Tuesday, March 2, 2010

#64 WALL-E: There's lots of world out there

2008. dir. Andrew Stanton, starring Ben Burtt, Elissa Knight, Jeff Garlin, Fred Willard, MacInTalk.

Seen it before? Yes.

We open with a bouncy show-tune: "Put On Your Sunday Clothes" from Hello Dolly. This leads into one of the most horrifying things you'll ever see in a kid's movie: The Earth, vacant and ruined, with enormous mountains of garbage as far as the eye can see. It seems that in the future, mankind's wastefulness and reckless consumerism (epitomized by the "Buy 'N Large" chain of big-box stores, a Costco-eque entity that has apparently taken over all aspects of life, including government) have caught up with them, and the Earth has become polluted and uninhabitable.

But don't worry, humanity itself survives: Buy 'N Large loaded everybody onto huge spaceships. The plan was that they would float around in space for a few years until Earth becomes inhabitable again, and leave a fleet of robots behind to do the cleanup. The last robot remaining, WALL-E, is still there after hundreds of years, and still diligently piling up the garbage. WALL-E apparently has some sentience - he acts lonely, he loves to sing and dance, he makes friends with a cockroach. He falls in love with EVE, a probe sent down by the humans to detect plant life. EVE finds a plant, and reports back to the spaceship. WALL-E stows away onto the ship, and has some wacky adventures...

The spaceship is also pretty weird. The people on the ship are essentially giant babies - they just sit in floating chairs all day and watch TV. They are so bloated and atrophied that they can barely walk, and they are constantly bombarded by Buy 'N Large corporate propaganda. This raised questions that I think are too disturbing to answer:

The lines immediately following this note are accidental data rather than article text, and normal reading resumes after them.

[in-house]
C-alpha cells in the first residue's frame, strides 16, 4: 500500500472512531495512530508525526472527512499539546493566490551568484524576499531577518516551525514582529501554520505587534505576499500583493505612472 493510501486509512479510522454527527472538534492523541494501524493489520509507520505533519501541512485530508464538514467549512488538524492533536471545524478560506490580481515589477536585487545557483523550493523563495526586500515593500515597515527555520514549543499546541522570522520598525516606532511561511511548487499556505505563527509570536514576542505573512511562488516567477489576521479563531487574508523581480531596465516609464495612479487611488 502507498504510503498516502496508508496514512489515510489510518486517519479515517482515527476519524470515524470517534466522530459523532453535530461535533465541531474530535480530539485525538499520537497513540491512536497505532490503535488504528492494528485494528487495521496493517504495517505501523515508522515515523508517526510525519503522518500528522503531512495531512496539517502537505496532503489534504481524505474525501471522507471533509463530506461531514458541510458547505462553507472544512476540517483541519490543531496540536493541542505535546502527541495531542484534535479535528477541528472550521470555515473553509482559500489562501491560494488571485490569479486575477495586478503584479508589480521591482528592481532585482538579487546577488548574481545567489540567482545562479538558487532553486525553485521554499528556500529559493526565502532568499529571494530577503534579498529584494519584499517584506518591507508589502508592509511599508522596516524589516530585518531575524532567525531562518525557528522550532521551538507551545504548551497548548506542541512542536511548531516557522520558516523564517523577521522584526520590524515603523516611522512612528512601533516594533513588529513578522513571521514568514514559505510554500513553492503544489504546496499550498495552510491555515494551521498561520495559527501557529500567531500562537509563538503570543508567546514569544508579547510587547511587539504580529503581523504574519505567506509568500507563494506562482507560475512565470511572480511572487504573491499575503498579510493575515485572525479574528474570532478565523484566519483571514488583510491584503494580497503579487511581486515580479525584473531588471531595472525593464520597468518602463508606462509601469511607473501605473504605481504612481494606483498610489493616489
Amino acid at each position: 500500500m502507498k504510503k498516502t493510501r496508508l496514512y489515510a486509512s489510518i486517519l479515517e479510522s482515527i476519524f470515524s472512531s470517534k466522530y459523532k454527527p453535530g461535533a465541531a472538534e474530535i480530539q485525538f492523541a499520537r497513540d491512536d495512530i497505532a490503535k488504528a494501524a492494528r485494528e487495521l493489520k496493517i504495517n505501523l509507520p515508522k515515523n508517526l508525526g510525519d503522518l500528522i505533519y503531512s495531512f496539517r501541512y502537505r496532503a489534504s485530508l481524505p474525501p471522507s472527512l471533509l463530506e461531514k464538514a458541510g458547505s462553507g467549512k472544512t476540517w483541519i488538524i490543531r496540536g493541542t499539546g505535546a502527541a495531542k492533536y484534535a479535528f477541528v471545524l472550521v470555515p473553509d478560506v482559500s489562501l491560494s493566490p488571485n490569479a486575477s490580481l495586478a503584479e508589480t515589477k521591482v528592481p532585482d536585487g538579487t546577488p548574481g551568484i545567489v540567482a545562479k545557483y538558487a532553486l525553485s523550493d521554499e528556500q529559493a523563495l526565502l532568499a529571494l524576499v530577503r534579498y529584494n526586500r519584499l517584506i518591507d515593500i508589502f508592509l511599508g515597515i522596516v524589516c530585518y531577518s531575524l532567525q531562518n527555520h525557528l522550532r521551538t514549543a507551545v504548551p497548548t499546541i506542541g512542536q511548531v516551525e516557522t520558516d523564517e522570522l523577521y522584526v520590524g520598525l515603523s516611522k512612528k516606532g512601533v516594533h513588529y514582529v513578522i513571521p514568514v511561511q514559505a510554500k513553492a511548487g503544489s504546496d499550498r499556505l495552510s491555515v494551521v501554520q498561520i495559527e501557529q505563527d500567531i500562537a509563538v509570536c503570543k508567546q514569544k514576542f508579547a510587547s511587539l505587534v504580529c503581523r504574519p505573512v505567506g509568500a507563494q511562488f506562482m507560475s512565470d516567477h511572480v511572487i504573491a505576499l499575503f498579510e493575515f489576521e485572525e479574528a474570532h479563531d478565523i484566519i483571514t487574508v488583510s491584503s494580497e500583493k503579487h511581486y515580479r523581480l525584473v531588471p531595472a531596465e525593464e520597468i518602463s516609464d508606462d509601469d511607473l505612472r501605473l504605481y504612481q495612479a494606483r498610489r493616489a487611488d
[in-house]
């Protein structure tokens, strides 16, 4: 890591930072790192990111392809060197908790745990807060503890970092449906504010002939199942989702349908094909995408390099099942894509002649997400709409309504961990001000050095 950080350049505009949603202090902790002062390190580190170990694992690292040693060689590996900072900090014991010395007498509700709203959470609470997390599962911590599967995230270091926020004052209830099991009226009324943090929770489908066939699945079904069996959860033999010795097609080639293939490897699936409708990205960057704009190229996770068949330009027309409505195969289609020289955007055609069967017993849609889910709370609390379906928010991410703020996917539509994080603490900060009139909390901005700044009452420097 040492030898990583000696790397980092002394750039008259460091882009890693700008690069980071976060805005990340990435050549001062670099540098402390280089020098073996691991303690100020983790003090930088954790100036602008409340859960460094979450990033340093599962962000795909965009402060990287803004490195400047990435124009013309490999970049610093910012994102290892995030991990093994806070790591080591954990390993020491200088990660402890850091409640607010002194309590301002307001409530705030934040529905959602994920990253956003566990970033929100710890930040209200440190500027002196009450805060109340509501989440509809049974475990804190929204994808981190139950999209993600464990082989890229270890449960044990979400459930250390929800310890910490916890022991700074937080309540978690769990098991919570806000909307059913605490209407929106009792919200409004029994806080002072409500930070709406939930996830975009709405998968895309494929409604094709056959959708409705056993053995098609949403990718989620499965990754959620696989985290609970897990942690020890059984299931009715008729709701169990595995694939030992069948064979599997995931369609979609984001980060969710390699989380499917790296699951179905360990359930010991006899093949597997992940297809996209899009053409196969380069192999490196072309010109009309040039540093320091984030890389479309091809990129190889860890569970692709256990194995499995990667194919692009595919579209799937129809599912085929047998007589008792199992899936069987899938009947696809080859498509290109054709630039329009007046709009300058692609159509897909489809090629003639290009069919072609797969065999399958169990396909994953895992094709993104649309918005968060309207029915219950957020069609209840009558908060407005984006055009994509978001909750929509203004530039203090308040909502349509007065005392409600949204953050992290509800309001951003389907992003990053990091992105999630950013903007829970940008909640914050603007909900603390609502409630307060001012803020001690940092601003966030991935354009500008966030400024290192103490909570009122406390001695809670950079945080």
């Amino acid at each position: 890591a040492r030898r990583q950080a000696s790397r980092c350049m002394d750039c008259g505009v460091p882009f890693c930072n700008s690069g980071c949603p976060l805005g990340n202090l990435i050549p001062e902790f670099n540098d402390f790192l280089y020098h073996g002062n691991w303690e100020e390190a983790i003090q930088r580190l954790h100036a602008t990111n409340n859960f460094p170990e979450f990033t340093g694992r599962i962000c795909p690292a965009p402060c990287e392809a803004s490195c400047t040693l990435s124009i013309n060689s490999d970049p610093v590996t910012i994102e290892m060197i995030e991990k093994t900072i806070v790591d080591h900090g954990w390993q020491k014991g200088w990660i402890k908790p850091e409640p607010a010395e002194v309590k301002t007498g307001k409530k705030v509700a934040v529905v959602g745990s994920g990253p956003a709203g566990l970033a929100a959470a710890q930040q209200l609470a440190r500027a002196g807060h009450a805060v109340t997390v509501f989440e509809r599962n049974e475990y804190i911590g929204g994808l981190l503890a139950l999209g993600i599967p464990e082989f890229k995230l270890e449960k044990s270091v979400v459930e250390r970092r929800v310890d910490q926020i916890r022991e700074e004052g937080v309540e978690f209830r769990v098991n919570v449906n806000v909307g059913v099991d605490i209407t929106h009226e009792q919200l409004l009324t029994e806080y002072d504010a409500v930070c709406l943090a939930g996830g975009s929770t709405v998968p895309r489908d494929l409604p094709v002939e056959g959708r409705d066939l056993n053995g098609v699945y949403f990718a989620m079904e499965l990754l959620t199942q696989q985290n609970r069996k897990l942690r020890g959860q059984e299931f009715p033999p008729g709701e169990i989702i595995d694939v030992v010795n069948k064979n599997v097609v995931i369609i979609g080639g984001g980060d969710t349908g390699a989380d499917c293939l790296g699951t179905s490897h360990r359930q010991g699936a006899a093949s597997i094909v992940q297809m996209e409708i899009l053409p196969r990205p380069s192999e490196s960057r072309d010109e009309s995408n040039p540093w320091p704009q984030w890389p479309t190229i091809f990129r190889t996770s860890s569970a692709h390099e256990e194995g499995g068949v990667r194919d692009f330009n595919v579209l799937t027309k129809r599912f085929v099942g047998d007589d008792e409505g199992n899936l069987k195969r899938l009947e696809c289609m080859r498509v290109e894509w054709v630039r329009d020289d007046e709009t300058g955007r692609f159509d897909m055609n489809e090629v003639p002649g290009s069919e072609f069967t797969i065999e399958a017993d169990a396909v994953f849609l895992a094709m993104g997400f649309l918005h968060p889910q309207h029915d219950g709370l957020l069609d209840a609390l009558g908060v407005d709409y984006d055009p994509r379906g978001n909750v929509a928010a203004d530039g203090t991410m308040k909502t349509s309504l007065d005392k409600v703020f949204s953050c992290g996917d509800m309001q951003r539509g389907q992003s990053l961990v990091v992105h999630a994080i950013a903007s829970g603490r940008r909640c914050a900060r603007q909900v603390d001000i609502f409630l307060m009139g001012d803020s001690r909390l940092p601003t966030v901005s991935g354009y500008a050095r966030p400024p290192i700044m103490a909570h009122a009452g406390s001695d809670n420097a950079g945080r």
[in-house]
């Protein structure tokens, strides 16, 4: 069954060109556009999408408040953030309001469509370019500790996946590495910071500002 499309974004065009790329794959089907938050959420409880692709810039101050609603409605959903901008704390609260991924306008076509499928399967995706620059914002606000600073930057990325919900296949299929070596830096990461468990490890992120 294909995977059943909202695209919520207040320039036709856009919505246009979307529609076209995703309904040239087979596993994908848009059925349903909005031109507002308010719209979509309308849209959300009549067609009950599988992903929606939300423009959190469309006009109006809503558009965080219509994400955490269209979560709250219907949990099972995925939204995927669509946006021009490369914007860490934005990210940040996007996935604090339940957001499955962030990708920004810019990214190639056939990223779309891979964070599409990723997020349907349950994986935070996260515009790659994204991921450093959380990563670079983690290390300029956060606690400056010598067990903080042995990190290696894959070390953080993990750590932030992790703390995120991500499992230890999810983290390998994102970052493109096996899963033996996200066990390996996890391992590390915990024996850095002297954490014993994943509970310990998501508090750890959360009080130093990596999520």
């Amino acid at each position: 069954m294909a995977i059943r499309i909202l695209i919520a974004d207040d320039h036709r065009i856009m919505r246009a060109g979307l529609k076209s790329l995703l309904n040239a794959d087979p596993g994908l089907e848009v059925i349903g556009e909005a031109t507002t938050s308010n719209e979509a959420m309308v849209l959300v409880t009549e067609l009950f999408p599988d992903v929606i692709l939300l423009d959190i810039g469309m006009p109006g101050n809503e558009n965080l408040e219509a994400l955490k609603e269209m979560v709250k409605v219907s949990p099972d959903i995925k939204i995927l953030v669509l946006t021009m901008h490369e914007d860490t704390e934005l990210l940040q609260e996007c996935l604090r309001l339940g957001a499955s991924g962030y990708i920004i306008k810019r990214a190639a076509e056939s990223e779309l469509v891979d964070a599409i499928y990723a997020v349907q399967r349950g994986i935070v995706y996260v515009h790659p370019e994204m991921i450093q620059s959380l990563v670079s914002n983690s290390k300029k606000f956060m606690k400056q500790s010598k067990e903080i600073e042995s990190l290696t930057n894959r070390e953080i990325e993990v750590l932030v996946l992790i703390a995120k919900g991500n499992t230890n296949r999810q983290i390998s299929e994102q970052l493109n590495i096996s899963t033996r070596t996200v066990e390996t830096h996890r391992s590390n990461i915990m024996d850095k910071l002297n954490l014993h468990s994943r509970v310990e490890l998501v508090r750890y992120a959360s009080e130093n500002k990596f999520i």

• Do these people have jobs? If so, what? It seems like robots do all of the work. If not, why does Buy 'N Large feed them, house them, entertain them, etc.? It's a corporation, not a charity.
  • The ship has been in space for 700 years, so humanity has apparently been propagating itself. So where do babies come from? Are these fat lumps of people doing it? Doesn't seem likely, because they can barely move on their own power.
  • The ship looks like it holds, on the outside, maybe a thousand people? Which means that in order to rescue all of humanity, they would need to launch at least 6 million ships. But that doesn't seem possible, so... what happened to everybody else? Who did Buy 'N Large save? Just rich Americans?
  • EVE reports back her plant to only one of the ships, but we know there were others. Did they also go back to the Earth?
  • So they return to Earth, which is still a wasted, scorched dustball. The end credits imply they brought back all of the plant and animal life that presumably had been extinct. Uh, how?
  • It seems like they were throwing a lot of stuff out. You couldn't really do that on a spaceship that's supposed to sustain life indefinitely - you'd have to reuse or recycle everything. Think about it: you only have what you brought on board. If you're going to make new things, you'll need resources - metal, plastic, glass, etc. - and if you throw things away you'll run out quickly with no way to replace them. This goes for biological material too, like oxygen, carbon, and water. So what I'm getting at is, what happens to sewage, and what happens to dead people?
Anyway don't let my nitpicks throw you, this is a great movie. Very striking visually. Lots of little nods to other sci-fi movies - the room of misfit robots from Star Wars for example, and AUTO is pretty much a ripoff of HAL from 2001. One interesting thing about this movie is that it has virtually no stars in it. I mentioned Fred Willard, but he's basically a cameo. The "voice" of WALL-E is mostly squawks and beeps like R2-D2. (The same guy, Ben Burtt, did both.) It's refreshing. Too many animated movies rely on dubious celebrity voices, as if people are going to care that Brad Pitt or Ben Stiller does somebody's voice.

Position on the list: 44(!)
The override code: A-113. This is apparently the number of a classroom at Cal Arts, and there's lots of references to it in Pixar movies. (The conference room in The Incredibles for example.) I'll be looking for it in the others...

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